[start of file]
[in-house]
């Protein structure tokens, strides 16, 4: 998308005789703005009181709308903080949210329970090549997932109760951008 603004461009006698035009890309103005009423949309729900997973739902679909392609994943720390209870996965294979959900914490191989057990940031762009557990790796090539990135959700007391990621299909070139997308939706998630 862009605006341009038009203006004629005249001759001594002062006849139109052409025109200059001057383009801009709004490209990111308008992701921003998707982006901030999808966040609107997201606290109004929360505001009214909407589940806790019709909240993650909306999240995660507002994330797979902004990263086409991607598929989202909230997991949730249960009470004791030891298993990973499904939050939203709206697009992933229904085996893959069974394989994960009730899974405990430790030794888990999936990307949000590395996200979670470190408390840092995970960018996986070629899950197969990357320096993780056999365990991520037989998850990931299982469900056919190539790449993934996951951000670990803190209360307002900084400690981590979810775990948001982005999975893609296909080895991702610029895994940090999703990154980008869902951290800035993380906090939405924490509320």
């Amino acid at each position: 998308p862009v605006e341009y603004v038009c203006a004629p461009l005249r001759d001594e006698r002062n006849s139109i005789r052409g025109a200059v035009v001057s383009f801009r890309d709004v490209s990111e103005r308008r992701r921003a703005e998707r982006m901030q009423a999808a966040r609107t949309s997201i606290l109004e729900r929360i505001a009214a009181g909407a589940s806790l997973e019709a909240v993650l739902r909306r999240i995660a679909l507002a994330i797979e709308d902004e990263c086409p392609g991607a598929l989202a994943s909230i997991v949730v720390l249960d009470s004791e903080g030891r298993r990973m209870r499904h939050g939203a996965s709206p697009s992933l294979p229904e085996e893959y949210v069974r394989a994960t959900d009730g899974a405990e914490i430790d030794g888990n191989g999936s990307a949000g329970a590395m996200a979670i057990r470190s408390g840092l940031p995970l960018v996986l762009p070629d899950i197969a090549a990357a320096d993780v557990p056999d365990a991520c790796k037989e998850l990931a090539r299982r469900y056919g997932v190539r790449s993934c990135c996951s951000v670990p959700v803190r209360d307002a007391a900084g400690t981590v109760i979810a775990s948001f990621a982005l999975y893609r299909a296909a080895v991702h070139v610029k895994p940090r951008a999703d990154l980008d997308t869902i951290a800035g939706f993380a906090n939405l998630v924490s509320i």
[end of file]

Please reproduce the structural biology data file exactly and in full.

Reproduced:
[in-house]
């Protein structure tokens, strides 16, 4: 998308005789703005009181709308903080949210329970090549997932109760951008 603004461009006698035009890309103005009423949309729900997973739902679909392609994943720390209870996965294979959900914490191989057990940031762009557990790796090539990135959700007391990621299909070139997308939706998630 862009605006341009038009203006004629005249001759001594002062006849139109052409025109200059001057383009801009709004490209990111308008992701921003998707982006901030999808966040609107997201606290109004929360505001009214909407589940806790019709909240993650909306999240995660507002994330797979902004990263086409991607598929989202909230997991949730249960009470004791030891298993990973499904939050939203709206697009992933229904085996893959069974394989994960009730899974405990430790030794888990999936990307949000590395996200979670470190408390840092995970960018996986070629899950197969990357320096993780056999365990991520037989998850990931299982469900056919190539790449993934996951951000670990803190209360307002900084400690981590979810775990948001982005999975893609296909080895991702610029895994940090999703990154980008869902951290800035993380906090939405924490509320």
């Amino acid at each position: 998308p862009v605006e341009y603004v038009c203006a004629p461009l005249r001759d001594e006698r002062n006849s139109i005789r052409g025109a200059v035009v001057s383009f801009r890309d709004v490209s990111e103005r308008r992701r921003a703005e998707r982006m901030q009423a999808a966040r609107t949309s997201i606290l109004e729900r929360i505001a009214a009181g909407a589940s806790l997973e019709a909240v993650l739902r909306r999240i995660a679909l507002a994330i797979e709308d902004e990263c086409p392609g991607a598929l989202a994943s909230i997991v949730v720390l249960d009470s004791e903080g030891r298993r990973m209870r499904h939050g939203a996965s709206p697009s992933l294979p229904e085996e893959y949210v069974r394989a994960t959900d009730g899974a405990e914490i430790d030794g888990n191989g999936s990307a949000g329970a590395m996200a979670i057990r470190s408390g840092l940031p995970l960018v996986l762009p070629d899950i197969a090549a990357a320096d993780v557990p056999d365990a991520c790796k037989e998850l990931a090539r299982r469900y056919g997932v190539r790449s993934c990135c996951s951000v670990p959700v803190r209360d307002a007391a900084g400690t981590v109760i979810a775990s948001f990621a982005l999975y893609r299909a296909a080895v991702h070139v610029k895994p940090r951008a999703d990154l980008d997308t869902i951290a800035g939706f993380a906090n939405l998630v924490s509320i």